We can now “write” DNA. Advances in “synthetic biology” are allowing researchers, and even high-school students, to create new organisms and synthetic life forms. Entrepreneurs have developed software tools to “design” and “compile” DNA. There are startups that offer DNA synthesis and assembly as a service. DNA “printing” is priced by the number of base pairs to be assembled (the chemical “bits” that make up a gene). Today’s cost is about 30 cents per base pair, and prices are falling exponentially. Within a few years, it could cost a hundredth of this amount. Eventually, like laser printers, DNA printers will be inexpensive home devices.

It isn’t just DNA that we can print. In an emerging field called digital manufacturing, 3D printers enable the production of physical mechanical devices, medical implants, jewelry, and even clothing. These printers use something like a toothpaste tube of plastic or other material held vertically in an X-Y plotter that squirts out thin layers of tiny dots of material that build up, layer by layer, to produce a 3D replica of the computer-generated design. The cheapest 3D printers, which print rudimentary objects, currently sell for between $500 and $1000. Soon, we will have printers for this price that can print toys and household goods. Within this decade, we will see 3D printers doing the small-scale production of previously labor-intensive crafts and goods. In the next decade, we can expect local manufacture of the majority of goods; 3D printing of buildings and electronics; and the rise of a creative class empowered by digital making.

Nanotechnology is also rapidly advancing. Engineers and scientists are developing many new types of materials such as carbon nanotubes, ceramic-matrix nanocomposites (and their metal-matrix and polymer-matrix equivalents), and new carbon fibers. These new materials enable designers to create products that are stronger, lighter, more energy efficient, and more durable than anything that exists today.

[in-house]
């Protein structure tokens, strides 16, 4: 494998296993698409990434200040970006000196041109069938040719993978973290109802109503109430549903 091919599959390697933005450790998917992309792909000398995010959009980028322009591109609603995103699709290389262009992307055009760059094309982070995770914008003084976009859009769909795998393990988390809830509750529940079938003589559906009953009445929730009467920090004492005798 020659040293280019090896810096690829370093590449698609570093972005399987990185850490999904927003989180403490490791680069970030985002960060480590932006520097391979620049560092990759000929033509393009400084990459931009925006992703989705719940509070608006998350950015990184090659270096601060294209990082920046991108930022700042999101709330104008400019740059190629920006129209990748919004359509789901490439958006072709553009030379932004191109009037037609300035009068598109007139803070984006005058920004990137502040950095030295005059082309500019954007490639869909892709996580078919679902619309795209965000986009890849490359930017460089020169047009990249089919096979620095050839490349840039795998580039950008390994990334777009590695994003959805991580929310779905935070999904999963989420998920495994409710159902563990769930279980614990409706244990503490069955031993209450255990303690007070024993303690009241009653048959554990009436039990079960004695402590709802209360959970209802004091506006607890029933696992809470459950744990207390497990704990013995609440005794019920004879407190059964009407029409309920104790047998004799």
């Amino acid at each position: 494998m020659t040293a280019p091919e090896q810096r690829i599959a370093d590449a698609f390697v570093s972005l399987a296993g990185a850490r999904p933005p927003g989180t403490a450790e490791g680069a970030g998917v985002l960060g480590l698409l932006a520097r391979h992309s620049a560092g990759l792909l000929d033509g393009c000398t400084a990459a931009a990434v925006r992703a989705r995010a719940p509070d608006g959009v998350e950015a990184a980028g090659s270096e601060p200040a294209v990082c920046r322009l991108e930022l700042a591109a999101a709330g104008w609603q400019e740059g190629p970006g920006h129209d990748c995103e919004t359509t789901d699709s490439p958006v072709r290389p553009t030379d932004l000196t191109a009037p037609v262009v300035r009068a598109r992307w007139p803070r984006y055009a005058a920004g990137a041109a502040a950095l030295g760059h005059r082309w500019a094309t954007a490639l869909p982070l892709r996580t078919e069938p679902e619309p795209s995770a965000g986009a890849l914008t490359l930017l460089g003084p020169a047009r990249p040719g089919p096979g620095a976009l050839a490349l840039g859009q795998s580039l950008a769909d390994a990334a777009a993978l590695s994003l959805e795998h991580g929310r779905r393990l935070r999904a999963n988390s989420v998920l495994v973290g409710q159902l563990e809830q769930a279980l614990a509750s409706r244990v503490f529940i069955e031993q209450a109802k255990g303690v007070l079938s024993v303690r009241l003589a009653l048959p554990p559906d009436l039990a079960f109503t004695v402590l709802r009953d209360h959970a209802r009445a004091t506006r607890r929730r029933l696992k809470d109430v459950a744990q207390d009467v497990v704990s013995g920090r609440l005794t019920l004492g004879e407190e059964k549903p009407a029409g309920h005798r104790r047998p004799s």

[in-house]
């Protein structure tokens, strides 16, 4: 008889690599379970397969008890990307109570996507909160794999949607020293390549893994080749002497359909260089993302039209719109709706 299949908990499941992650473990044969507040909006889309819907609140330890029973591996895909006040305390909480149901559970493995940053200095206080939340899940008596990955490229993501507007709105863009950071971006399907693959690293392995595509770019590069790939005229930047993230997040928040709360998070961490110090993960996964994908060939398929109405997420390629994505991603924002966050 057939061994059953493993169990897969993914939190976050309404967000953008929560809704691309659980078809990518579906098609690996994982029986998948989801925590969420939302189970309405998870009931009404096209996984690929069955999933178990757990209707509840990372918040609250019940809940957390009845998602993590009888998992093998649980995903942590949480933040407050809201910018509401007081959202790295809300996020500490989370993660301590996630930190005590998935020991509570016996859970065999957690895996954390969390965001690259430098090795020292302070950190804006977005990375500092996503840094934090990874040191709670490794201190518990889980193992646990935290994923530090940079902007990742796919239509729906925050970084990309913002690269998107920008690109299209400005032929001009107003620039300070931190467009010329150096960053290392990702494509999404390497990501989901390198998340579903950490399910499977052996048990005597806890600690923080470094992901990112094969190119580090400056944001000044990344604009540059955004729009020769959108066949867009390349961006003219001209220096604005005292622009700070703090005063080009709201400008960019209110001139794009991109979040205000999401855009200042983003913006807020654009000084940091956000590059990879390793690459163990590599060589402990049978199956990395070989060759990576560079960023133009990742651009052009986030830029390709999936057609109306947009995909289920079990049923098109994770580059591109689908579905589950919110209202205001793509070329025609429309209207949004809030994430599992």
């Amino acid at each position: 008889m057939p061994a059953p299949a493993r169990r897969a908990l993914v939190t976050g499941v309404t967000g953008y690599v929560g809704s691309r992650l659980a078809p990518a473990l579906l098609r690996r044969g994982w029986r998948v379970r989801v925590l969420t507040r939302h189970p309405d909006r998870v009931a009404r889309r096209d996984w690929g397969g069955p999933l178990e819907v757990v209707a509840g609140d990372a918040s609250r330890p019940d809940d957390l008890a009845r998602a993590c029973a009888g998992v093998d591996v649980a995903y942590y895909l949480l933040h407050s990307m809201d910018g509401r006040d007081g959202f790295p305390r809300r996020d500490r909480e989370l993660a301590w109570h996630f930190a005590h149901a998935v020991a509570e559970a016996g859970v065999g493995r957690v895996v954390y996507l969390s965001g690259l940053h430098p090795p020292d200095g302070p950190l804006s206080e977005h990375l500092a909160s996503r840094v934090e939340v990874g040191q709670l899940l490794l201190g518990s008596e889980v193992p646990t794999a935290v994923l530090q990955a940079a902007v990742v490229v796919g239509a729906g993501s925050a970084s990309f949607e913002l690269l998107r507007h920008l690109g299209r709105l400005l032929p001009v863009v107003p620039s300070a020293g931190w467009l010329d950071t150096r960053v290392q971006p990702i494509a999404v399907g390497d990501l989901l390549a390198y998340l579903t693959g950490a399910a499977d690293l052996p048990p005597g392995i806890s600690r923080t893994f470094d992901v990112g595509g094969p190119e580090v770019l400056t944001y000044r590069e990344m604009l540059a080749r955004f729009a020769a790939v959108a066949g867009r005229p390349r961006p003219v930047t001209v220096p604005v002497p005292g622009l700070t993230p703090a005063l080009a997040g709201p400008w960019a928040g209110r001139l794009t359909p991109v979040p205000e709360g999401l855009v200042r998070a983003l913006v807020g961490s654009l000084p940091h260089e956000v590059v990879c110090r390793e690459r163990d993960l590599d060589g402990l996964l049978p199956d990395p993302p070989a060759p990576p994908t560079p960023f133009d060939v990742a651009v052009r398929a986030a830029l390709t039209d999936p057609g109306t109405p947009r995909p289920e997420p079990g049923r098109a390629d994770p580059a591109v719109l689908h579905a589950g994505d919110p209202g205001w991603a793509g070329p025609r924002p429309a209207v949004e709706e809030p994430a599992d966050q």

There are also major advances happening in Micro-Electro-Mechanical Systems (or MEMS), which make it possible to build inexpensive gyros; accelerometers; and temperature, current/magnetic fields, pressure, chemical, and DNA sensors. Imagine iPhone cases that act like medical assistants and detect disease; smart pills that we swallow and that monitor our internals; and tattooed body sensors that monitor heart, brain, and body activity.

And then there is Artificial Intelligence, which has advanced to the point at which computers can defeat humans on the TV show Jeopardy, perform medical diagnosis, and drive autonomous cars.

I can go on and on and on, but the bottom line is that we are innovating at an unprecedented rate.  In this and the next decade, we will begin to make energy and food abundant, inexpensively purify and sanitize water from any source, cure disease, and educate the world’s masses. The best part: it isn’t governments that will lead this charge; it will be the world’s entrepreneurs.